By Mimi Dwyer
LOS ANGELES (Reuters) - Firefighters on Thursday said they had contained about half of a massive blaze ravaging Los Angeles County for nearly a month, as a fire season that has killed dozens across the U.S. West took another hopeful turn.
The Bobcat Fire burning outside Los Angeles held steady overnight at about 113,000 acres burned, John Clearwater, spokesman for Angeles National Forest, said in a written statement.
The wildfire, which broke out Sept. 6, is one of the largest in recorded Los Angeles County history. About 1,600 personnel are currently deployed to fight it, Clearwater said.
The blaze was only 17% contained on Tuesday, and crews had nearly tripled their control of it by Thursday morning. At its peak, the flames were poised to destroy the Mount Wilson Observatory, a stargazing site originally built in the San Gabriel Mountains outside Los Angeles in 1904.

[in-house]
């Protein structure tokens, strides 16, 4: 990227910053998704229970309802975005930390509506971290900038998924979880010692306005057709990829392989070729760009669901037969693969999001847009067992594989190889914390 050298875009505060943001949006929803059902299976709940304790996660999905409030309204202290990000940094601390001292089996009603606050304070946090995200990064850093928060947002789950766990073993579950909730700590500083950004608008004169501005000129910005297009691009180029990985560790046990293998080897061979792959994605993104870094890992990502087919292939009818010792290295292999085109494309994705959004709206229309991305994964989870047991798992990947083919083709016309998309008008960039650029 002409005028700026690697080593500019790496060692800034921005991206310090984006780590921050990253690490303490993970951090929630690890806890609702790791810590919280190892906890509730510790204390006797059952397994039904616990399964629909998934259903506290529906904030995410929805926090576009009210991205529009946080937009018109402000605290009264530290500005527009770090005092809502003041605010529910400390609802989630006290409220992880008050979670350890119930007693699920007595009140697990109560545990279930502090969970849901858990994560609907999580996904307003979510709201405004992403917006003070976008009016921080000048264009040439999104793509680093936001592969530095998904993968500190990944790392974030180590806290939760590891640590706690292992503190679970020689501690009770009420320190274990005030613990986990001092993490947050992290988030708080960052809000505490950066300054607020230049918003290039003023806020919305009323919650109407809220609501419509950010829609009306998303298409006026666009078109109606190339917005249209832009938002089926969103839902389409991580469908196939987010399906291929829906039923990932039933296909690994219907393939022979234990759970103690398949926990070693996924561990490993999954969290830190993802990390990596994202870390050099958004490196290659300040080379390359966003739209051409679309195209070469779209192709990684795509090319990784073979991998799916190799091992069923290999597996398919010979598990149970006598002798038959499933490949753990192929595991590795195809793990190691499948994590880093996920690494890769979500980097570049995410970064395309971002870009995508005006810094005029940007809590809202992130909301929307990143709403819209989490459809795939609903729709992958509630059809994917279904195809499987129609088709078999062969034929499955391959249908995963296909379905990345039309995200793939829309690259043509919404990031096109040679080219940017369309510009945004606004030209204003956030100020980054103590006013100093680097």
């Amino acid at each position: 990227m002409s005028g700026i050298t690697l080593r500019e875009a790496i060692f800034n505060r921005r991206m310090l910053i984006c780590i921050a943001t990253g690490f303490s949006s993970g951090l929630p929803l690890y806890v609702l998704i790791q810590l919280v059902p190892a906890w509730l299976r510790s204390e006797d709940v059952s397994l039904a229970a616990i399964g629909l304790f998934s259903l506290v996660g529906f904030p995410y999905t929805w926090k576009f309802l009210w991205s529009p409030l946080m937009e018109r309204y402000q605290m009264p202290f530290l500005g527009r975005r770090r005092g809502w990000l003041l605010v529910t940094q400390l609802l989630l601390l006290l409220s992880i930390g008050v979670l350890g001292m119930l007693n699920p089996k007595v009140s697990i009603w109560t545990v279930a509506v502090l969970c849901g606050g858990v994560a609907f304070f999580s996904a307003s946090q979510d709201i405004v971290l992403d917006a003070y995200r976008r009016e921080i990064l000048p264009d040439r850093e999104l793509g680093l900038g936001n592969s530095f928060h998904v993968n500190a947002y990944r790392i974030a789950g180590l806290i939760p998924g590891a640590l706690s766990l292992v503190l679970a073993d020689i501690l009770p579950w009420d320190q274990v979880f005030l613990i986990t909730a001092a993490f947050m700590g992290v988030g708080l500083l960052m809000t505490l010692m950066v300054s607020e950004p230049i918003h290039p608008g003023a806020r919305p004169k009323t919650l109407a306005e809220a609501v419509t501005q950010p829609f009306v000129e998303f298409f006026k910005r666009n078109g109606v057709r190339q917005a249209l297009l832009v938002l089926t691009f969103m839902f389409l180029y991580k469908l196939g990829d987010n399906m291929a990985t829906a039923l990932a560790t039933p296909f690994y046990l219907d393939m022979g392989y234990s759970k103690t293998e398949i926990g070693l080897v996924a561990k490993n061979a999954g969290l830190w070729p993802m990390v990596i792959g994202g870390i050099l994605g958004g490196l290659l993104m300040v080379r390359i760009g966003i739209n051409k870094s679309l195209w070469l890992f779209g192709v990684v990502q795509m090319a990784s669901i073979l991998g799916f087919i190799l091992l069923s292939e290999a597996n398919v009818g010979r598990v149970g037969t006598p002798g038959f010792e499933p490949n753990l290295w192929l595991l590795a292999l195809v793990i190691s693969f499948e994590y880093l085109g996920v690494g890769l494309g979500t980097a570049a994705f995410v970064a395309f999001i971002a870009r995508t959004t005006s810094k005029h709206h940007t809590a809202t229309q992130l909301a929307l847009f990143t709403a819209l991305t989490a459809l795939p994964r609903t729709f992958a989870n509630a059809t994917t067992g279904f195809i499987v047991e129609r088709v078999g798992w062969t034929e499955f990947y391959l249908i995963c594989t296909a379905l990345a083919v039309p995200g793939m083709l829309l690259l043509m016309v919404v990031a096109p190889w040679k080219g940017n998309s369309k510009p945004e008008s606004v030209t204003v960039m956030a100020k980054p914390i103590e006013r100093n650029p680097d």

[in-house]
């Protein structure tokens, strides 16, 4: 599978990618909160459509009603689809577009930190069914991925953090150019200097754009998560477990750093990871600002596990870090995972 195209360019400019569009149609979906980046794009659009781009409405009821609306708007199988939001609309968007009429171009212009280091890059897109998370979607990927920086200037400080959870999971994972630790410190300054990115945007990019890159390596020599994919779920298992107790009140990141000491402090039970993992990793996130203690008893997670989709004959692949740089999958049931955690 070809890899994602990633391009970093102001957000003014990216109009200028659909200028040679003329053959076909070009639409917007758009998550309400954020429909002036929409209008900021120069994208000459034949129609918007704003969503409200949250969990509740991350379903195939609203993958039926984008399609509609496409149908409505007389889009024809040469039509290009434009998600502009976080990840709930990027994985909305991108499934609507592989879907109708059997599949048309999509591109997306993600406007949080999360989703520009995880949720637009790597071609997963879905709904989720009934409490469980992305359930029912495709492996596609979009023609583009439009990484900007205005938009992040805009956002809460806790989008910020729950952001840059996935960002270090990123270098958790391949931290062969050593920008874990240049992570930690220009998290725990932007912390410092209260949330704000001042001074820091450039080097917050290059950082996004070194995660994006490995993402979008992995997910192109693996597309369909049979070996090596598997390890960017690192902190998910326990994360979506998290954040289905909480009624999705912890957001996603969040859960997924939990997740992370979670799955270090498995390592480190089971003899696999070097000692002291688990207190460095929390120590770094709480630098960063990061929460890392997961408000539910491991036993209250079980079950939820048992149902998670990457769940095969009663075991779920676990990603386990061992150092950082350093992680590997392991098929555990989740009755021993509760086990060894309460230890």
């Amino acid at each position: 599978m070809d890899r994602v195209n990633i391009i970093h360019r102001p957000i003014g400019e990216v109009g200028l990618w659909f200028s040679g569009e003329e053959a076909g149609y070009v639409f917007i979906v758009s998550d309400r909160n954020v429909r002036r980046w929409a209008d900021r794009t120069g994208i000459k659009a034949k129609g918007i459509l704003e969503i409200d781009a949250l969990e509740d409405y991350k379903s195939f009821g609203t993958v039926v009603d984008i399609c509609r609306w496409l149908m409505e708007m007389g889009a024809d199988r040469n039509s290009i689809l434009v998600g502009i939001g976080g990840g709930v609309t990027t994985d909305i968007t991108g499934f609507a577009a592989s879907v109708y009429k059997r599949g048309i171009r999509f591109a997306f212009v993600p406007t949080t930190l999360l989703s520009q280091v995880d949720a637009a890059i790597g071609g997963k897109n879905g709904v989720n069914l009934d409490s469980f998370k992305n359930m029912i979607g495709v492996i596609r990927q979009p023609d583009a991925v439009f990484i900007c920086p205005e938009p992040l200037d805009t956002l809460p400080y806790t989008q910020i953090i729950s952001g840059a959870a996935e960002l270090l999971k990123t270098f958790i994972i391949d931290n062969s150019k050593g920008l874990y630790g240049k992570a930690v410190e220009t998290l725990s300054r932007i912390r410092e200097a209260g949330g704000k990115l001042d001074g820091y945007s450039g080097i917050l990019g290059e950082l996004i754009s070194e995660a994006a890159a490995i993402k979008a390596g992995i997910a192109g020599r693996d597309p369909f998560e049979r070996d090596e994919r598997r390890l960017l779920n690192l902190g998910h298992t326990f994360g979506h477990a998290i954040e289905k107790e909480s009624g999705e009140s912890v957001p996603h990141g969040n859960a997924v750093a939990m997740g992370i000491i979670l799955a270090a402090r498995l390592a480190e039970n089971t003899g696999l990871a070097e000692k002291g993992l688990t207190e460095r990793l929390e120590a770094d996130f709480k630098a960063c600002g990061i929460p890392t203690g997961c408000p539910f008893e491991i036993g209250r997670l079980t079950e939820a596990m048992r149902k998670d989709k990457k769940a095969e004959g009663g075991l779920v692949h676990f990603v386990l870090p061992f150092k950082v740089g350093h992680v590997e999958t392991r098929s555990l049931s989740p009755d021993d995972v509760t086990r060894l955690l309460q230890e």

The 2020 fire season in California, Oregon, and Washington has been especially brutal, though the end of September has seen the blazes ease somewhat.
The fires have killed 26 people in California since Aug. 15 and 10 have died in other Western states.
Already 2020 is the worst fire season in California history, with five of the state's largest recorded wildfires burning in just one year.
That record was previously broken in 2018, and scientists say fire seasons across the U.S. West will likely continue to intensify due to factors including land development, forest management and climate change.
Roughly 3.6 million acres have burned in California since the beginning of the year, according to the California Department of Forestry and Fire Protection, or Cal Fire. Another 2 million acres have burned in Washington and Oregon.
The Forest Service warned that it expects more hot, dry weather to arrive in Los Angeles over the weekend, potentially dealing a setback to progress bringing the Bobcat Fire under control.
(Reporting by Mimi Dwyer in Los Angeles; Editing by Dan Whitcomb and Tom Brown)